Shallots vs Onions: What’s the Difference?

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shallots vs onions

Most people are pretty familiar with onions, but when asked about shallots, they often draw a blank. Shallots are very similar to onions but do have their own identity. We’ll help you figure out just what the differences are between shallots and onions.

If you’ve ever seen raw shallots in the grocery store, you might find yourself a bit confused. At first glance, it looks like a hybrid between an onion and garlic, and this is justified as it comes from the same allium family that garlic and onion belong to. While shallots can be used as a substitute to onions in most recipes, they do have their own distinct flavor. Onions have a harsher edge to their flavor, while shallots have a calmer flavor profile.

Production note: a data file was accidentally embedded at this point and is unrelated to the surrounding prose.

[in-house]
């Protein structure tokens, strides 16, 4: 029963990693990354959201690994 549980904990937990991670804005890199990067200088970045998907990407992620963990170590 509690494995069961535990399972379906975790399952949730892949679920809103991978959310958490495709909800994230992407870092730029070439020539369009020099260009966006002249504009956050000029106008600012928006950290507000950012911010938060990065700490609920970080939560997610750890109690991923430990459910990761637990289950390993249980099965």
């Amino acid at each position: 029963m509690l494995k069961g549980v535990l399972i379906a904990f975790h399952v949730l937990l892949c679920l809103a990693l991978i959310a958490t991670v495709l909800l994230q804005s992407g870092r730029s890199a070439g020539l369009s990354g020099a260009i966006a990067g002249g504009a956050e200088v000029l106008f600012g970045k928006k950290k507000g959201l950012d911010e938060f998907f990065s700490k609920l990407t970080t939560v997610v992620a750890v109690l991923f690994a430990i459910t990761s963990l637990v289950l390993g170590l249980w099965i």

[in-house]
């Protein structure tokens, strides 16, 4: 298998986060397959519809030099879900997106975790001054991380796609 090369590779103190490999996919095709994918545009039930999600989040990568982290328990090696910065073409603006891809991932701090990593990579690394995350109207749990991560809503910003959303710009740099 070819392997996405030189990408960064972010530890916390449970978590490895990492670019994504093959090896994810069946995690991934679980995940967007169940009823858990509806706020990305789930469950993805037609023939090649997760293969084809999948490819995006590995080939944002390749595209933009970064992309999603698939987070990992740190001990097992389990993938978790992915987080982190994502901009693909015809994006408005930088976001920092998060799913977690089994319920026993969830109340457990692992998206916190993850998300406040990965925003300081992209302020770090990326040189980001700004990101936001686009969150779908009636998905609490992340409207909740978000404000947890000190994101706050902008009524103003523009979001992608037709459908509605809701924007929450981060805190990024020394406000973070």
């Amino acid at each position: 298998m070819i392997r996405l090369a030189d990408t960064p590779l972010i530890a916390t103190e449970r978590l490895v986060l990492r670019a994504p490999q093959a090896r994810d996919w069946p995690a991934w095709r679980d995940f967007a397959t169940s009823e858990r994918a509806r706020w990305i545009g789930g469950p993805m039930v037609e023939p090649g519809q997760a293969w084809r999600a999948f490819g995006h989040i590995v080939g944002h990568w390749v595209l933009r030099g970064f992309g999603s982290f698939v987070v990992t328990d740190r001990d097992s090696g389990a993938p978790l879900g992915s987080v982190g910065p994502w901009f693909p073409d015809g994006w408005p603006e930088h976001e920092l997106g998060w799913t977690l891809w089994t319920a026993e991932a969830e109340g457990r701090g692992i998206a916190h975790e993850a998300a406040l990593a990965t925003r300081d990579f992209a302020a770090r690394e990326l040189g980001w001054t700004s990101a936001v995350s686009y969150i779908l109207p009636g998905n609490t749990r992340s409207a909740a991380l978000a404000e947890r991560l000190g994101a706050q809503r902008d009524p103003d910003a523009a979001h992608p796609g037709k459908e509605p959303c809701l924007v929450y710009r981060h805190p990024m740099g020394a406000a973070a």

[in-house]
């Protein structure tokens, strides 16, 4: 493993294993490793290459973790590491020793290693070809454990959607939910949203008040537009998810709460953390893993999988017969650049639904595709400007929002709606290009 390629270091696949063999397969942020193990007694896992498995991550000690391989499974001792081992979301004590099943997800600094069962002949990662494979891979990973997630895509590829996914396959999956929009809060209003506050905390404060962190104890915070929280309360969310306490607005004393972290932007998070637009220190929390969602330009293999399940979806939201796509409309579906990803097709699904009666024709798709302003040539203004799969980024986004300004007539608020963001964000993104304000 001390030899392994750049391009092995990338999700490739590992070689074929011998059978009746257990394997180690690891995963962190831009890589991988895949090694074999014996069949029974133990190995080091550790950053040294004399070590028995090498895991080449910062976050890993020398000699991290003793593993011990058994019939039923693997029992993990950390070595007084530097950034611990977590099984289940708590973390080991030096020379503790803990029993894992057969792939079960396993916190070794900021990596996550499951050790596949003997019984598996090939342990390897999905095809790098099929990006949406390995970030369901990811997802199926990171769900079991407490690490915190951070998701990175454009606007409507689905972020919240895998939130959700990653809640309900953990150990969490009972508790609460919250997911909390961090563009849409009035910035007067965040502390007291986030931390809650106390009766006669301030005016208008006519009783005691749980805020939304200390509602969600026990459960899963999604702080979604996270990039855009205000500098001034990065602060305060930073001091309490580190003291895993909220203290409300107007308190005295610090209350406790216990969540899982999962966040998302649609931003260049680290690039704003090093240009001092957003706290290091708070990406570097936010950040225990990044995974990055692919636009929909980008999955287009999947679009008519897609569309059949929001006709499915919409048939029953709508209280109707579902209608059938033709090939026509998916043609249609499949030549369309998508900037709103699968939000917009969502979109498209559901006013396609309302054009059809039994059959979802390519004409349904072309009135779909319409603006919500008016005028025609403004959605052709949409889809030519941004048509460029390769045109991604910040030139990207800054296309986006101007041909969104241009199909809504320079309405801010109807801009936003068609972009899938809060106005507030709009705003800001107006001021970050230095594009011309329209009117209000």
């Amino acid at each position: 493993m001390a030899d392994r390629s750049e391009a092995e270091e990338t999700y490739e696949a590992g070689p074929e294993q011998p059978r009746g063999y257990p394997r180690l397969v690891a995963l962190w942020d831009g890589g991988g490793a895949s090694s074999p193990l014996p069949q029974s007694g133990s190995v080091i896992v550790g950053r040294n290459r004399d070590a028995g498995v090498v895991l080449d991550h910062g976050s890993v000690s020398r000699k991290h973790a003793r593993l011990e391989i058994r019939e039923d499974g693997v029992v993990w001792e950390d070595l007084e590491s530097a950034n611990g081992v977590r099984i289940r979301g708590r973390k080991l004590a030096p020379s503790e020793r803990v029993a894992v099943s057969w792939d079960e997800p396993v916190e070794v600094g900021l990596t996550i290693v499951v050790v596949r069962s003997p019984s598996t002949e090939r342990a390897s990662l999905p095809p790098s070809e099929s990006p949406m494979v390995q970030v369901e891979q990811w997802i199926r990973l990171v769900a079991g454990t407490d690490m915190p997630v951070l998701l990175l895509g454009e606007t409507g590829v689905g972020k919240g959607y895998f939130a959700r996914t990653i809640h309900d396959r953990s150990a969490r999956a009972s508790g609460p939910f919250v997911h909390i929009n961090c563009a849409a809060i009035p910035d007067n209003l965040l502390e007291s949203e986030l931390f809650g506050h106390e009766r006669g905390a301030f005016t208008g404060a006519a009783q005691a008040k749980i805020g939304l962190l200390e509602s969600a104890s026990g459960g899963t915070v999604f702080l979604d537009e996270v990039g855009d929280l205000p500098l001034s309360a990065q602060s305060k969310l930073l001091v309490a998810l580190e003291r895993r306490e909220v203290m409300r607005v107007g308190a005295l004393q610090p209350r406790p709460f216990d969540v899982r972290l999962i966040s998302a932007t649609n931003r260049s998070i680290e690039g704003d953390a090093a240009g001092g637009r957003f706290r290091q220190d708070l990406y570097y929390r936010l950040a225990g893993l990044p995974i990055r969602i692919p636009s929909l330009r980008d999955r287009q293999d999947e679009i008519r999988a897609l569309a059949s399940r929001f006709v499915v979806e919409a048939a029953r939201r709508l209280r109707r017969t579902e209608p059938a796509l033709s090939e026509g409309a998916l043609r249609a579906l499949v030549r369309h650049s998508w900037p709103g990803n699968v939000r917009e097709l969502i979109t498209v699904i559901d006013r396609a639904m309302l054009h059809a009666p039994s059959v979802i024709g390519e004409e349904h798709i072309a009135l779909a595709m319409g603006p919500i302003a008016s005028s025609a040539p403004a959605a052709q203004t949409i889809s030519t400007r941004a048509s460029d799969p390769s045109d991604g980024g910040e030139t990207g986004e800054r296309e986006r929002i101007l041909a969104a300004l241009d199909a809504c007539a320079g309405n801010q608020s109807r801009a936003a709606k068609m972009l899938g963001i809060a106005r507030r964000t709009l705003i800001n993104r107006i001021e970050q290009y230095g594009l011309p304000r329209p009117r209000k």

What is a Shallot?

what is a shallot

A shallot is actually a type of onion and is part of the allium or onion family. There are many types of shallots, with the most popular being Jersey shallots, grey shallots, and Echalion shallots.

Shallots grow underground. They grow in clusters, similar to garlic but are often sold in individual pieces.

Nutrition

Shallots have a lot of nutritional elements. They contain manganese, iron, copper, potassium, and magnesium.

For vitamins, they are rich in Vitamin B6, Vitamin B9, Vitamin C, and Vitamin A.

Health Benefits

Because of their richness in Vitamin B6, shallots help with your immune system and your nervous system.

The Vitamin B9 in them helps with the formation of red blood cells.

Cooking Purposes

Shallots can be used in just about everything. Their subtle flavor can quickly elevate a dish and provide an extra layer of taste.

Shallots are quite common in Indian and Middle Eastern dishes. They can also be used in stir-fries, soups, and casseroles.

You can use shallots in salad dressings to add a sweet but tangy taste. They are also great paired with olive oil and garlic to create a meat marinade.

What is an Onion?

what is an onion